Lime route delay will cause strife

26 Jun, 2002 10:00 PM
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NATIONAL Party leader Max Trenorden believes delays to the construction of heavy haulage routes for lime from Lancelin could impose a heavy cost on the agricultural industry.

The State Government began a review of the project with a workshop at Northam last weekend, after receiving complaints from residents who live on proposed routes.

The review is likely to delay the start of construction by at least 12 months.

The lime is imperative to WA producers to balance acidity in the soil, which is caused by modern farming techniques ‹ including the growth of legume crops and the application of nitrogen.

Lancelin is the best source of agricultural lime sand and two routes have been proposed to cart it into the south-eastern grain growing areas.

Route one goes from Lancelin, through Gingin, Bindoon and Toodyay to Northam.

The second route takes in Mogumber, New Norcia and Calingari to Goomalling.

It is estimated that 10pc of agricultural land in WA will need yearly applications of lime to maintain the soil's pH balance.

Despite adverse seasonal conditions, the use of lime jumped by more than 200,000t last year. It is expected farmers will use one million tonnes this year.

The proposal was drawn up by the Coalition Government. It was part of the Transform initiative and was to be funded from the $50 motor vehicle levy.

Mr Trenorden said the latest review was a stalling tactic by Labor.

"You can use the consultation process until you are black in the face," Mr Trenorden said.

"But there are some things that governments just have to do ‹ and the lime routes is one of them.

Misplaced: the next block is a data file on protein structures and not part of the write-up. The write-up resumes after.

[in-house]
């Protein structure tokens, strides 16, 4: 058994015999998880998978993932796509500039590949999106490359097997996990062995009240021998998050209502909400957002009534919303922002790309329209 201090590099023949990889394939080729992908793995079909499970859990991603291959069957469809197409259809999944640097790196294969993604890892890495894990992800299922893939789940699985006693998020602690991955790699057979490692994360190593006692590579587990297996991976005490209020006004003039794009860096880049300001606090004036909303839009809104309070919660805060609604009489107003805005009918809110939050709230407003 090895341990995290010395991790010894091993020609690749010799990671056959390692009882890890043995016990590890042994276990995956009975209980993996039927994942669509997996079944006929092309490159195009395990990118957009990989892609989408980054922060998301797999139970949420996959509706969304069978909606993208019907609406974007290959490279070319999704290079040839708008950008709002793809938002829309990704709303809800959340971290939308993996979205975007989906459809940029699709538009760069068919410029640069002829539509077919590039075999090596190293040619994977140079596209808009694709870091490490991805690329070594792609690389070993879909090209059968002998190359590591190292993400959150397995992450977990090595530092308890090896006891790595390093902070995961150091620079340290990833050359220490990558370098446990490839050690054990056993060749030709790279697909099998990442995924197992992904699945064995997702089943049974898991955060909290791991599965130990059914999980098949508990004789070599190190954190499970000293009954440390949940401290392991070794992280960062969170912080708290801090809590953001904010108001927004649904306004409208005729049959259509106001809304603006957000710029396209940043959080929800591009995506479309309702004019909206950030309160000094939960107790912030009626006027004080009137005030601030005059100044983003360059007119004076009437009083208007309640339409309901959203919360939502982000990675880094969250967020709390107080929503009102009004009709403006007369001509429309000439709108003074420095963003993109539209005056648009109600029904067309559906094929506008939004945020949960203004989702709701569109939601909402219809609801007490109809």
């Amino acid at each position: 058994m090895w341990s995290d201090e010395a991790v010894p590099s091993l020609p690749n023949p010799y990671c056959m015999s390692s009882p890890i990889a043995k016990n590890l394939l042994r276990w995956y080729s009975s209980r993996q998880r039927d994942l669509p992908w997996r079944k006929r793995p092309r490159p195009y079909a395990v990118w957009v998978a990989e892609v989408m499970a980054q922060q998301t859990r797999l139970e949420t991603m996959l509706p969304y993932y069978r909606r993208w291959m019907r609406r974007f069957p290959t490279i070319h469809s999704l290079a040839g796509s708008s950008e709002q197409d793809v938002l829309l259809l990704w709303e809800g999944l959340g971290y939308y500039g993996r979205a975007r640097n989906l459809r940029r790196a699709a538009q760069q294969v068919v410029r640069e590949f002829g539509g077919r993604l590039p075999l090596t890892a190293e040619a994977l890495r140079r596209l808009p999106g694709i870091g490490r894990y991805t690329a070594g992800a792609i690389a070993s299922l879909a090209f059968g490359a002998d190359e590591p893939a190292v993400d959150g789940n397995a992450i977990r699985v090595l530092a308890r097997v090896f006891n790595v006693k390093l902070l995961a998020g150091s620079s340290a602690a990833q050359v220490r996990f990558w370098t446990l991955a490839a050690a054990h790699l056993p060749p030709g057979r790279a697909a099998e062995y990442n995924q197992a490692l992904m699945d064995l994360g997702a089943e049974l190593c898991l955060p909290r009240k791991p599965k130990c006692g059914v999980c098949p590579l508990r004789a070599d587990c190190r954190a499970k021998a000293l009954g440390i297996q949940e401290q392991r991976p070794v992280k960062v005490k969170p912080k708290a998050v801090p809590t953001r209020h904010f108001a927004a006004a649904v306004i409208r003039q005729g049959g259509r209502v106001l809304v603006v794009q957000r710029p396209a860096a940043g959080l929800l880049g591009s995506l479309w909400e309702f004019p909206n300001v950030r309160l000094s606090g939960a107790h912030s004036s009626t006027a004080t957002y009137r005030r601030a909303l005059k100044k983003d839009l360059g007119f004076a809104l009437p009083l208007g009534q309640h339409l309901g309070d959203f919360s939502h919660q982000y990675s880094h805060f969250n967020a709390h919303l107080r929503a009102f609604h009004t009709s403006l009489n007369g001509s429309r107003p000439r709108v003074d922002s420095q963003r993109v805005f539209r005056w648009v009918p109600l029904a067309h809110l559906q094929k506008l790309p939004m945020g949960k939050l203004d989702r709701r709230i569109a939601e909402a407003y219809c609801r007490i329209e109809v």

"If agriculture does not get the lime, it is in strife and the demand will continue to grow.

"There is opposition from people who live on the routes because they are worried the extra traffic will cause dangers on the roads.

"They think that if you stop the road, the lime won't move.

"But the lime will have to come through and it is far better that it is transported on a well-designed, wider road. The peak period is only short, in February-March.

"This government will publish its paper from the workshop, which will show the community attitudes ‹ which we knew already.

"Then it will go to the expert group, which will say the routes have to be built."

WAFarmers president Colin Nicholl said freight was the biggest cost of lime, which was applied at 1t/ha. He said it all had to carted by road.

"The lime routes should be under construction now but the Minister (Alanah MacTiernan) has used the protests of shires like Toodyay, which does not want the trucks going through the town, to defer the expenditure," Mr Nicholl said.

"Freight is going to be a very significant cost to both grain and pasture because the application of nitrogen or growing legume crops increases the acidity in the soil.

"That means growing clover or lupins and the use of Agras or Urea all increase soil acidity."

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